When you’re setting up business bank accounts, you barely have time to scour through the Aussie market, let alone swing by the international scene for kicks. Financial comparison gurus, on the other hand, have all the time in the world – along with an unhealthy interest in product disclosure statements.
So when Mozo was putting together our new business banking comparison service, we thought we’d take a look at how Australian business bank packages stack up against those of the UK. You’d like to think a more robust economy that isn’t teetering on a gut-wrenching debt precipice would fare pretty well in the financial services stakes – especially now that the taxpayer is guaranteeing savings and all that.
But you’d be wrong.
In Australia, your typical business bank package looks something like ANZ’s Business Select Package, which offers unlimited transactions, internet banking and free debit cards for a somewhat hefty $32 a month – on top of which you’ll pay for credit cards, terminal fees and the like. Basically, no free business lunch, and certainly no free account.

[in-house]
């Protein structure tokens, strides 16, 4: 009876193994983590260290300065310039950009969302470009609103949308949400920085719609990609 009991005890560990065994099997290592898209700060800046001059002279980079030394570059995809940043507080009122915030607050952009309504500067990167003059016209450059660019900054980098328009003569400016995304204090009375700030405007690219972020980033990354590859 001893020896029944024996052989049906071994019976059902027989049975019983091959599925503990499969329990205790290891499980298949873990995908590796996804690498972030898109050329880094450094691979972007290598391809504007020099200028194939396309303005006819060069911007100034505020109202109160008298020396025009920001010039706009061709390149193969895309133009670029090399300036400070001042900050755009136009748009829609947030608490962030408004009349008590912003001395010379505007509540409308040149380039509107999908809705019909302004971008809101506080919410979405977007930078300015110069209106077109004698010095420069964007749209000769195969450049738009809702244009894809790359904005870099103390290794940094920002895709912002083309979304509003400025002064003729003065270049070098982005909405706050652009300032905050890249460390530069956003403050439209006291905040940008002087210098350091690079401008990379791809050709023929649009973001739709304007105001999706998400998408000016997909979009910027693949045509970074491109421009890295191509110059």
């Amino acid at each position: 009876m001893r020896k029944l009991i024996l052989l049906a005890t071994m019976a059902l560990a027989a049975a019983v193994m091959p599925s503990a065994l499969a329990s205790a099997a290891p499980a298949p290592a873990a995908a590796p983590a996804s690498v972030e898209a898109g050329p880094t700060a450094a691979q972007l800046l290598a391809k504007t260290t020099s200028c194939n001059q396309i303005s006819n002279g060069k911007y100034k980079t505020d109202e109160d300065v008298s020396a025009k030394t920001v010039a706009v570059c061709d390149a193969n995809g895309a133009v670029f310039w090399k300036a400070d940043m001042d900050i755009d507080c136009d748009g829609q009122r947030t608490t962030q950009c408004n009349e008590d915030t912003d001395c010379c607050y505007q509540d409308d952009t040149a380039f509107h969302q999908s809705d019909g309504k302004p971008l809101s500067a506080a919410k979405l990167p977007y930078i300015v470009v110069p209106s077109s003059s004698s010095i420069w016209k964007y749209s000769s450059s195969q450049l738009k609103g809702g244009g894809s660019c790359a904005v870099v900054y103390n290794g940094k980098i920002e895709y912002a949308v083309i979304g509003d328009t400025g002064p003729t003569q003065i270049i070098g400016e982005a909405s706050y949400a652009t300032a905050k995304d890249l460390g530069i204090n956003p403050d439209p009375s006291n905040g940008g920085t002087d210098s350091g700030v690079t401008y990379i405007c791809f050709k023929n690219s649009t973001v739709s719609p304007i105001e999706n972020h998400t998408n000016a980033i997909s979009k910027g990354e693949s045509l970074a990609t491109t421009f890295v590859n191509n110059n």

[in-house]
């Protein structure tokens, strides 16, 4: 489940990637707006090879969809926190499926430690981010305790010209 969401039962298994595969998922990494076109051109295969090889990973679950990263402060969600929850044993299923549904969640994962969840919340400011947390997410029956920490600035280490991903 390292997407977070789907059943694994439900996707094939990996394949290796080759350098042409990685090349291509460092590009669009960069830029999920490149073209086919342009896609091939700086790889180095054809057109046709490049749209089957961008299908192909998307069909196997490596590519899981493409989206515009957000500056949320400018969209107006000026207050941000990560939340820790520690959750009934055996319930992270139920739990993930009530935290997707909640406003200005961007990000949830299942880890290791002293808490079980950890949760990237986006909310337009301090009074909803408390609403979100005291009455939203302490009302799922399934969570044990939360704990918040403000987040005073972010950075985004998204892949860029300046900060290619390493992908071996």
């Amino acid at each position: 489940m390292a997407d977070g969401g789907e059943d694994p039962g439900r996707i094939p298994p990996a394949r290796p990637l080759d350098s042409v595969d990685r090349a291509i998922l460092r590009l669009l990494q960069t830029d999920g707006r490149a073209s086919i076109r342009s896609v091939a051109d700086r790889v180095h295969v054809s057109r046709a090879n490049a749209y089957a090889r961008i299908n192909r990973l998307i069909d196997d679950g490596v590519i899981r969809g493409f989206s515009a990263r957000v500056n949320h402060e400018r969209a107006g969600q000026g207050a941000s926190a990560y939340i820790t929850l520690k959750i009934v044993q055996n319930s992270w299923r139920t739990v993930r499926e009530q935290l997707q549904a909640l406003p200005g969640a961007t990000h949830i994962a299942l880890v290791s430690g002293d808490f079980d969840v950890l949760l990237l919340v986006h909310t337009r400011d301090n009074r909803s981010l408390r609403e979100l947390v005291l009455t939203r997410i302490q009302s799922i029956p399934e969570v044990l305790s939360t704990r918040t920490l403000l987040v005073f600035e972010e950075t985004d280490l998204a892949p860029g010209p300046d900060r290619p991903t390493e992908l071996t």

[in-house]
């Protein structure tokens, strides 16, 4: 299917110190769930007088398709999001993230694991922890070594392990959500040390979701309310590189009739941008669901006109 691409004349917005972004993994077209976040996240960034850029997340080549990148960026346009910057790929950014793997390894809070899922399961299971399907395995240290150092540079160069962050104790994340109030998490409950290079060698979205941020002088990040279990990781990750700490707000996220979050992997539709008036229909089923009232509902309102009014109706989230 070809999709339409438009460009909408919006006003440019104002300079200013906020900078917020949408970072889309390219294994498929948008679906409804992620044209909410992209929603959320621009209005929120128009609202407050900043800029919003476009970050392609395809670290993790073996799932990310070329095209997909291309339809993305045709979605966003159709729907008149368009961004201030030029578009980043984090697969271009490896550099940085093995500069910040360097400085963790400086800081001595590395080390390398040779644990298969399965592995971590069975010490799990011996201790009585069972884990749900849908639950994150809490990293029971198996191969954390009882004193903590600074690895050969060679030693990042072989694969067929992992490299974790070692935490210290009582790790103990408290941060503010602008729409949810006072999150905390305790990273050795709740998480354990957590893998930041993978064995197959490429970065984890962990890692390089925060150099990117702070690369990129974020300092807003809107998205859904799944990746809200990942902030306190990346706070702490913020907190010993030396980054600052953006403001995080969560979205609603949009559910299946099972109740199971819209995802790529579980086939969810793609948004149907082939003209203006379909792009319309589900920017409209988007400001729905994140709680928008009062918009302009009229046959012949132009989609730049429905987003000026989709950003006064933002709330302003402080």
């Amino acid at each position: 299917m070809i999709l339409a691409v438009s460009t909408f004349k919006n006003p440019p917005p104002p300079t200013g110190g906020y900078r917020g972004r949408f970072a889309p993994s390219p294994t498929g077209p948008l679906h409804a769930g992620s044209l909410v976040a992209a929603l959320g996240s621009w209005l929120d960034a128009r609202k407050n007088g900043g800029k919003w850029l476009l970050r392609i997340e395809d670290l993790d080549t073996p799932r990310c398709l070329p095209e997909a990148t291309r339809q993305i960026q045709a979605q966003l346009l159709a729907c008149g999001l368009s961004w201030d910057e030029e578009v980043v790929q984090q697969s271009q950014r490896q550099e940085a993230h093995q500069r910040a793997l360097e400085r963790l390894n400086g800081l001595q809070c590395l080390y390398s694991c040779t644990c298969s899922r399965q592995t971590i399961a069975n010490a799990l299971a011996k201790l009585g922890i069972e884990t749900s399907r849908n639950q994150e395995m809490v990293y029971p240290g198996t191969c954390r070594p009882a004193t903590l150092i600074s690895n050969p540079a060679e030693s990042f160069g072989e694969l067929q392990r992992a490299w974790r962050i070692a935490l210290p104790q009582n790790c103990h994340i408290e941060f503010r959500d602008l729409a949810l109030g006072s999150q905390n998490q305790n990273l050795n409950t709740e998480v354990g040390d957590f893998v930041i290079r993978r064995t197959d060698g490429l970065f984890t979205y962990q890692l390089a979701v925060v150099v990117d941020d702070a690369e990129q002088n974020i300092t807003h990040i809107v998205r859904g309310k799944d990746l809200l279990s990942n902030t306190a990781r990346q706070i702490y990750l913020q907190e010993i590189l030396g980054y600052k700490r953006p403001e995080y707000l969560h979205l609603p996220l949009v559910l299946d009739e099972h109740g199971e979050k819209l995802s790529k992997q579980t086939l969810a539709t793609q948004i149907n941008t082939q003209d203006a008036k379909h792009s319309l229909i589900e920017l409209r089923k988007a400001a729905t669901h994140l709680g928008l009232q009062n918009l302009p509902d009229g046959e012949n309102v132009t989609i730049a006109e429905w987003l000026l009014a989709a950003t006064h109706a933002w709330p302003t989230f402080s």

In the UK, by contrast, they’re giving away business accounts. HSBC offers 24 months’ free business banking. Lloyds counters with 18 months free, plus free business software. Santander goes for free day-to-day banking, without expiry, so long as you deposit £3000 (AUD$4500) a month. And Barclays offers two years free plus business seminars and “free expert advice in your crucial first months”.
Which all seems fair – after all, does ANZ really face $32 a month worth of costs for a simple transaction account? And it makes the likes of Westpac look particularly stingy: their Business Foundations package offers “savings” of up to $1,100, including “a 25% discount off Financial Management Workshop 101” – for which course they only charge you $665. But think of the savings!
The obvious question is, why the difference?
And the only answer we can suggest is that financial comparison sites such as Money Supermarket have been around for almost two decades in the UK, while over here it’s a much younger market (Mozo started up just three years ago). Meaning there’s been less informed banking in Australia, and so less need for competition.
If you want a better answer still, why not ask your financial provider why they’re happy to let British banks show them up?